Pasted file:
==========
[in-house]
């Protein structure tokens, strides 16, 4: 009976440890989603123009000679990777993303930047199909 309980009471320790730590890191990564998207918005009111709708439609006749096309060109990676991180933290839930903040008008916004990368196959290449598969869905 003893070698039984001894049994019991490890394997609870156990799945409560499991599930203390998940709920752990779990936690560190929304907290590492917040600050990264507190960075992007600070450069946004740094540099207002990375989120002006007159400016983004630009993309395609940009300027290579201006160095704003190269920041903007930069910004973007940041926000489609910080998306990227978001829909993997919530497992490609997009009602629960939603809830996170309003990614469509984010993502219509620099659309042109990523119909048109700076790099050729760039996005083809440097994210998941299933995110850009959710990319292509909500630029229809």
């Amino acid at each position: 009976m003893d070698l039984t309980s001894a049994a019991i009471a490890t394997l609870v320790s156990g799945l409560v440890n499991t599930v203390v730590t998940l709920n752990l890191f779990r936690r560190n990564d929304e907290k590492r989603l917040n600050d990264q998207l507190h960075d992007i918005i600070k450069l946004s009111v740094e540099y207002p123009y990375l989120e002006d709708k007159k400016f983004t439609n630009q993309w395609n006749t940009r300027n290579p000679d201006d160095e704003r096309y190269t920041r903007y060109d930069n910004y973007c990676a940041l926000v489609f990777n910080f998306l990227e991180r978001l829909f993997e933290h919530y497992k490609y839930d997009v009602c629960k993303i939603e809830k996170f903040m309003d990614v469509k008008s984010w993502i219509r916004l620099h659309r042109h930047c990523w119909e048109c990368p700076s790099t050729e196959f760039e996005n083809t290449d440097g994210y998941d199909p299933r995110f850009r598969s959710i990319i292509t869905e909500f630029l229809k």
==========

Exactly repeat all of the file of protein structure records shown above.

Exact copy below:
[in-house]
């Protein structure tokens, strides 16, 4: 009976440890989603123009000679990777993303930047199909 309980009471320790730590890191990564998207918005009111709708439609006749096309060109990676991180933290839930903040008008916004990368196959290449598969869905 003893070698039984001894049994019991490890394997609870156990799945409560499991599930203390998940709920752990779990936690560190929304907290590492917040600050990264507190960075992007600070450069946004740094540099207002990375989120002006007159400016983004630009993309395609940009300027290579201006160095704003190269920041903007930069910004973007940041926000489609910080998306990227978001829909993997919530497992490609997009009602629960939603809830996170309003990614469509984010993502219509620099659309042109990523119909048109700076790099050729760039996005083809440097994210998941299933995110850009959710990319292509909500630029229809």
């Amino acid at each position: 009976m003893d070698l039984t309980s001894a049994a019991i009471a490890t394997l609870v320790s156990g799945l409560v440890n499991t599930v203390v730590t998940l709920n752990l890191f779990r936690r560190n990564d929304e907290k590492r989603l917040n600050d990264q998207l507190h960075d992007i918005i600070k450069l946004s009111v740094e540099y207002p123009y990375l989120e002006d709708k007159k400016f983004t439609n630009q993309w395609n006749t940009r300027n290579p000679d201006d160095e704003r096309y190269t920041r903007y060109d930069n910004y973007c990676a940041l926000v489609f990777n910080f998306l990227e991180r978001l829909f993997e933290h919530y497992k490609y839930d997009v009602c629960k993303i939603e809830k996170f903040m309003d990614v469509k008008s984010w993502i219509r916004l620099h659309r042109h930047c990523w119909e048109c990368p700076s790099t050729e196959f760039e996005n083809t290449d440097g994210y998941d199909p299933r995110f850009r598969s959710i990319i292509t869905e909500f630029l229809k």